Google is great. I use its services on a daily basis and love the traffic it sends to my websites. As smart SEO professionals point out, however, Google isn’t the only search engine around, and may not be the biggest, baddest search engine on the block forever.

If you’ve got your SEO hat on straight, however, that’s not a problem at all. Why? Because the best practices of SEO are both search engine-independent and timeless. Quite simply, they’re universal. If you take these 10 truths of SEO to heart and practice them faithfully, your presence in search should be secure regardless of what the future brings.

  1. Don’t Game the System
    A wise mentor of mine once said that SEO is 5% what you do and 95% what you don’t do. Over time, every black hat SEO tactic eventually becomes defunct. If you don’t believe me, just practice some black hat SEO from a few years ago; your site will quickly get deindexed. Although it’s possible to stay ahead of the algorithms, you’ll reap more long-term rewards and save a lot of frustration by accepting their guidelines and avoiding black hat tactics altogether.  (Note: In a video statement concerning this sort of thing, Matt Cutts said, “Make a great site, promote it well, do white hat ways and you’ll sleep well and you don’t need to worry about, ‘How much can I get away with?'”)
  2. Focus on Goals
    As others in the industry point out, search engine rankings aren’t an end; they’re a means. You don’t want your website to rank just for rankings sake, but rather to help serve the website’s purpose. It’s not worthwhile, then, to focus on search engine rankings or traffic outside the context of your goals. Always focus on your goals first and SEO as a means to achieving them.
  3. Content is King
    Search engines don’t want to rank websites without good content, and users don’t want to visit them. If you fill your site with stellar content that everybody wants to see, you can practically guarantee good rankings. Conversely, don’t waste your time optimizing a website with poor content when you could instead put that effort into improving it.
  4. Users First; Search Engines Second
    Search engines exist to serve users. If they don’t do this job well, they die. This isn’t to say that you shouldn’t build websites with search engines in mind. Rather, build great websites for your users that also happen to be search engine-friendly. (Note: Matt Cutts clarifies this one in his post about Google’s improved SEO documentation.)
  5. Link Naturally
    Whether you’re linking out or generating inbound links, do so as organically as possible. Search engines are very good at determining the relevance of a link, and they’re getting better at it. Eventually, even the slightest hint that your linking strategy might be artificial will reduce its effectiveness, so it’s better just to link naturally from the start.
  6. Text is Your Safest Bet
    Search engine spiders are getting smart enough to parse images, JavaScript, Flash, and similar data that has given them difficulty in the past. Despite these advances, you’re still better off filling your website with plenty of textual content and using other media on the side. Even in the future when search engines are able to crawl complex data reliably, text will still be considered the standard.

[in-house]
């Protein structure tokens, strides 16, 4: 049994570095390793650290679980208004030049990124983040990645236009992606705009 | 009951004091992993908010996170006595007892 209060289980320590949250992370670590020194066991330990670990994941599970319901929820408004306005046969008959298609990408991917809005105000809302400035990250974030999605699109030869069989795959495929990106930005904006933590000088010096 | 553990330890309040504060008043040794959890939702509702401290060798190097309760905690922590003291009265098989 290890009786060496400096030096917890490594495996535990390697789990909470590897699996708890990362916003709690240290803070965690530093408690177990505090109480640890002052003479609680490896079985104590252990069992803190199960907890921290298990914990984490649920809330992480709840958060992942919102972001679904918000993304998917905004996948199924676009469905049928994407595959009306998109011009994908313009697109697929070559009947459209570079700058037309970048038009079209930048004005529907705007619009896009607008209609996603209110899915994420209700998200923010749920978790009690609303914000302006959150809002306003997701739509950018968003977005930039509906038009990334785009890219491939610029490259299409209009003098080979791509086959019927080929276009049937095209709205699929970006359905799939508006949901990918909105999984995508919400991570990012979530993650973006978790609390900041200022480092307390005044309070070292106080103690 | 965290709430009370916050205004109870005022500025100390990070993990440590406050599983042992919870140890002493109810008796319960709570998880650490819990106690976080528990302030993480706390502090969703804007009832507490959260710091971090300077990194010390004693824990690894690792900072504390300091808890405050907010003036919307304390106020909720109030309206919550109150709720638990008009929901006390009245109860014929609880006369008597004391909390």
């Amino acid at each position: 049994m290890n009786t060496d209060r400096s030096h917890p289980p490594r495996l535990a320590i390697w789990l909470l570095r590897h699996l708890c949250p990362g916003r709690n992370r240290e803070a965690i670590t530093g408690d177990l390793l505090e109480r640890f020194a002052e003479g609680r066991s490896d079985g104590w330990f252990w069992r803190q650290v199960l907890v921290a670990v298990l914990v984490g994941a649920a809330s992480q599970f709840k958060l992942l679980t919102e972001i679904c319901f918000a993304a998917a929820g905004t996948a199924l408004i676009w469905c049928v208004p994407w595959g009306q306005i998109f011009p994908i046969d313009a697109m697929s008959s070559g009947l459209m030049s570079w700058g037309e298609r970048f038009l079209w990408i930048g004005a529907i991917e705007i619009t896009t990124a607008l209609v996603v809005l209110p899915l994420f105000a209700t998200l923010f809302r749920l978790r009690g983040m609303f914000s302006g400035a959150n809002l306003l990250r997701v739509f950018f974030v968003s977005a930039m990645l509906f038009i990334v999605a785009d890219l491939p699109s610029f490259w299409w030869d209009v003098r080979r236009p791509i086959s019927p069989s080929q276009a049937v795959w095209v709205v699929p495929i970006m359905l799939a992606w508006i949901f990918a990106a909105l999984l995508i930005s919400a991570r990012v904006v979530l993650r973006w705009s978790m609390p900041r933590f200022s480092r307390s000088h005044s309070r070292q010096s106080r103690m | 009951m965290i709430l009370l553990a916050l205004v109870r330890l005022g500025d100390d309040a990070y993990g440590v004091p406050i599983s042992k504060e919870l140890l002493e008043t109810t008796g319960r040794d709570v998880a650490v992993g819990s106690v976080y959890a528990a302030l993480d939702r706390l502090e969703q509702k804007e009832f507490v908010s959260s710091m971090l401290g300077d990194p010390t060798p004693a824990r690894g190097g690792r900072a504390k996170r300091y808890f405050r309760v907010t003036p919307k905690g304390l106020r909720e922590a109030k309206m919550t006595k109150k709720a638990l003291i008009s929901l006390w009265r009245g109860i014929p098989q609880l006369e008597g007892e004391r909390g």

7. Use Keywords
    This is not an endorsement to spam, but rather a recognition that your intended audience will use certain terms when searching for your content. By researching and using the correct keywords on your page, you’re helping the search engines provide a better user experience and receiving well-targeted traffic at the same time. Everybody wins.
  8. Communicate
    Nowadays, search engines recognize many different channels of communication, including robots.txt files, XML sitemaps, and webmaster consoles. Learn these channels and how they can be utilized. By communicating with search engines, you can diagnose and prevent many common problems.
  9. Diversify Your Traffic
    Search engine are machines. As such, they are prone to malfunctions. If you rely upon them as your sole source of traffic, you will eventually experience periods of reduced traffic. This is normal and should be expected. The best way to prepare for this is to diversify your traffic. Develop strong organic links. Use paid advertising. Drive traffic to your site in a variety of ways that don’t involve search engines and you’ll safely weather those off days.
  10. Don’t Sweat the Small Stuff
    Meta tags, length of domain registration, keyword density… there are dozens of little factors you can take into account when optimizing a website. And while giving special care to every minor detail might give your website a little boost, it’s rarely worth the effort. Do yourself a favor and don’t sweat the small stuff. Instead, put more effort into what’s really important, like creating quality content.

4 thoughts on “10 Universal Truths of SEO

  1. Great post, and I could not agree more.
    SEO is a long and labor-intensive process of establishing authority – by publishing lots of relevant content and growing your network for organic inbound links.

  2. I’m glad you agree, Elena. It’s just a shame that there are so many snake oil salesmen out there selling SEO as some get-rich-quick gimmick to win tons of search engine traffic with little or no effort. If one less person is duped by such empty promises because of this article, I’ll consider it time well spent.

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